Synopsis: A PowerShell script to clean up those lingering user profiles.
User profiles are as old as Windows itself. With every Windows version, something tends to change. Not always for the better, but that's a discussion for another time. There are several profile types, but for this post, the type doesn't matter all that much.
Some of you may remember a tool called UPHCLEAN.
Some of you may remember DELPROF.EXE, or its more "modern" variant: DELPROF2.EXE.
All those tools share a common goal: delete user profiles.
Why do we need a tool to delete user profiles?
In a XenApp/CVAD/RDSH environment, user profiles just don't always behave themselves. When a user logs off, their user profile needs to go as well, and there's no point in sticking around. The biggest issue is when they are in doubt. Meaning, the user profile wants to leave, but not just yet. In other words, when some part of the user profile is left behind, the real trouble starts.
So a while ago I ran into exactly that problem. User profiles remained partially behind on servers after users had logged off. I could have solved this in a number of ways, probably, but I wanted to give my new best friend PowerShell a shot at it.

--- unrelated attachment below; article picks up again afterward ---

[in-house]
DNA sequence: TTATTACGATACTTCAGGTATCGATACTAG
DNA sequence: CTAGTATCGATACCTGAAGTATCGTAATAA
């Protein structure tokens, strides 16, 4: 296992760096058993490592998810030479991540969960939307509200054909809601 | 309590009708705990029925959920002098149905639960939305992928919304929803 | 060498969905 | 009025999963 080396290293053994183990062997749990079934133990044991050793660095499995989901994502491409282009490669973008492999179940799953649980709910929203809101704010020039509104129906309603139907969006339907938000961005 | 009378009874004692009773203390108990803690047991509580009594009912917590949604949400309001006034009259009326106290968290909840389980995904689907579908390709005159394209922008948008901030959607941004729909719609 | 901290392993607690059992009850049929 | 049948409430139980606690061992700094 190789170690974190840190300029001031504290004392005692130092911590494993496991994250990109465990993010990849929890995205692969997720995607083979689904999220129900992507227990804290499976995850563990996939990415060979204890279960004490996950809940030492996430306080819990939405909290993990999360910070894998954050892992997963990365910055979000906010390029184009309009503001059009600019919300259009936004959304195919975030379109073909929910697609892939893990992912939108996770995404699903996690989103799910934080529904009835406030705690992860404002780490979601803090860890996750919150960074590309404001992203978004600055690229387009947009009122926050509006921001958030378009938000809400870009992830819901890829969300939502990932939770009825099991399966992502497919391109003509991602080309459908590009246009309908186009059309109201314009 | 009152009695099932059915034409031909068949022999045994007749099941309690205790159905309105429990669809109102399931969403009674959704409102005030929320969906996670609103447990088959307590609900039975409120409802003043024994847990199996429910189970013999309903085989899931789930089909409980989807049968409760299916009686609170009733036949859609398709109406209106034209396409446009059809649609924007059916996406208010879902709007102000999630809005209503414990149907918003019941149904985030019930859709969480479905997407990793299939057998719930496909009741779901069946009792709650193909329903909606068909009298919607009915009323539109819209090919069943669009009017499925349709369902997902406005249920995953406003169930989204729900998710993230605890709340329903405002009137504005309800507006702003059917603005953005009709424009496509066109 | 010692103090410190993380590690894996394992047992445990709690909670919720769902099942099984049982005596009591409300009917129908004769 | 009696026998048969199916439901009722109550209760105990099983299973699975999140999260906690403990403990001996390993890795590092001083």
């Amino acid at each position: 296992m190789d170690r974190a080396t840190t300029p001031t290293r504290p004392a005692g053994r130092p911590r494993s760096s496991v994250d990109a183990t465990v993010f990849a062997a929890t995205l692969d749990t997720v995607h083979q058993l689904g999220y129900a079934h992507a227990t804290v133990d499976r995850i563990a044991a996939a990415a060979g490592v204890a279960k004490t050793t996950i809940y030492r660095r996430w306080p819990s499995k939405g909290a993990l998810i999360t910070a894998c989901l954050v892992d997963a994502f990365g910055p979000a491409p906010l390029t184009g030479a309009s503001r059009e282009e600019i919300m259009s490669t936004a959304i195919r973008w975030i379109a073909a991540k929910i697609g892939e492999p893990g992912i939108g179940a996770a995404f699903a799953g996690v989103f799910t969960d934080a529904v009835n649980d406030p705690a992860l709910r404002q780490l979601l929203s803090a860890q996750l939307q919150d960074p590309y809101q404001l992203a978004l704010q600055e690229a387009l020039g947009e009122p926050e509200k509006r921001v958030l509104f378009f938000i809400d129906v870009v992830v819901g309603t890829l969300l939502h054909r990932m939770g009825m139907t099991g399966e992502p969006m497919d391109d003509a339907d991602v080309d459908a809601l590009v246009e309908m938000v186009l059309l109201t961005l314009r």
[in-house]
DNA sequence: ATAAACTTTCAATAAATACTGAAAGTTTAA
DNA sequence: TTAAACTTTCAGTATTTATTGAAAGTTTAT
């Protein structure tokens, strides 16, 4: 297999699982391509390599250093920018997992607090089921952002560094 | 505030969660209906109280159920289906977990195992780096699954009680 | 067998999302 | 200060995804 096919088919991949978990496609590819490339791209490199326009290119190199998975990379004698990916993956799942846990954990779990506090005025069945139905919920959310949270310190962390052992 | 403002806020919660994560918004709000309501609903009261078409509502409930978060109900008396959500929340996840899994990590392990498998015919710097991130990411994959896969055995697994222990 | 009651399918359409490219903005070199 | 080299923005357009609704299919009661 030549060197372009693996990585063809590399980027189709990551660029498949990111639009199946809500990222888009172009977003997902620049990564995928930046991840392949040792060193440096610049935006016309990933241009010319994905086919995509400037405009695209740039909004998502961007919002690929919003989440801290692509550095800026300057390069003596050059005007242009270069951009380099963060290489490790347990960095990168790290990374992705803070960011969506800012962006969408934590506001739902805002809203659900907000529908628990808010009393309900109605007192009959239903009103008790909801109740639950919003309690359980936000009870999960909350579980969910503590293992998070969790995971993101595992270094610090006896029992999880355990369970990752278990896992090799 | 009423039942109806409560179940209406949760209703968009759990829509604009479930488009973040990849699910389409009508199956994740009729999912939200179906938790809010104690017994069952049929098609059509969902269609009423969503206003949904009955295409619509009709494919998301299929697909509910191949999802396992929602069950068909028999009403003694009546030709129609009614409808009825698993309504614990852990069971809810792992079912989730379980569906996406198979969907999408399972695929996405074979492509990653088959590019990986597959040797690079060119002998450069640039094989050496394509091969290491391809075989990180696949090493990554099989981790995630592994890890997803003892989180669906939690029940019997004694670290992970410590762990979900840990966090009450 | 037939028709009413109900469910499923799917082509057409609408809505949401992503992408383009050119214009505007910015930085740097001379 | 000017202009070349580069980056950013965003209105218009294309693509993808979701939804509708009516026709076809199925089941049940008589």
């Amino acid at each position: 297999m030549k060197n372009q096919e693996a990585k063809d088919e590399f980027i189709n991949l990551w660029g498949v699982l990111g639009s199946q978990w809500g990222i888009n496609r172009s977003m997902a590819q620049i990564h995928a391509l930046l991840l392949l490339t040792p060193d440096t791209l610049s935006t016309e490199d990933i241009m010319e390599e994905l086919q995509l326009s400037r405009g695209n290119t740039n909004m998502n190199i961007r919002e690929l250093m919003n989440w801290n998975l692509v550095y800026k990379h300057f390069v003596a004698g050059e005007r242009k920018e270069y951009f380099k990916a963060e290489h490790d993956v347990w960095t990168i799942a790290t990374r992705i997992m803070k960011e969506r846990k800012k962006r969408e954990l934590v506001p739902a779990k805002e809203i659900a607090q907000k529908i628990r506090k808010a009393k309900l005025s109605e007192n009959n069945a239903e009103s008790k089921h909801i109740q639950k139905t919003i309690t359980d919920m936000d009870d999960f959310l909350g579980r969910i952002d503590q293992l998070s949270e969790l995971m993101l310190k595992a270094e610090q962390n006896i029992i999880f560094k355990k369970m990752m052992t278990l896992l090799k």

So I wrote PSProfileCleaner, a script that deletes user profiles that are not in use, not excluded, and not special. Special, you say? Yes, things like the Default Profile and other "system profiles" don't like to be deleted. You may also have a case for Administrator accounts, service accounts, … that are better of left alone. Those you can specify as exclusions in my script.
All other profiles, when not loaded (as in that user is working on the system), get deleted. All those deletions get logged in a log file at the location of your choice.
By default, the script runs in a loop continuously. There is a possibility to have just one go at it, using a RunOnce parameter.
As always, you can find this script on my GitHub Repo here.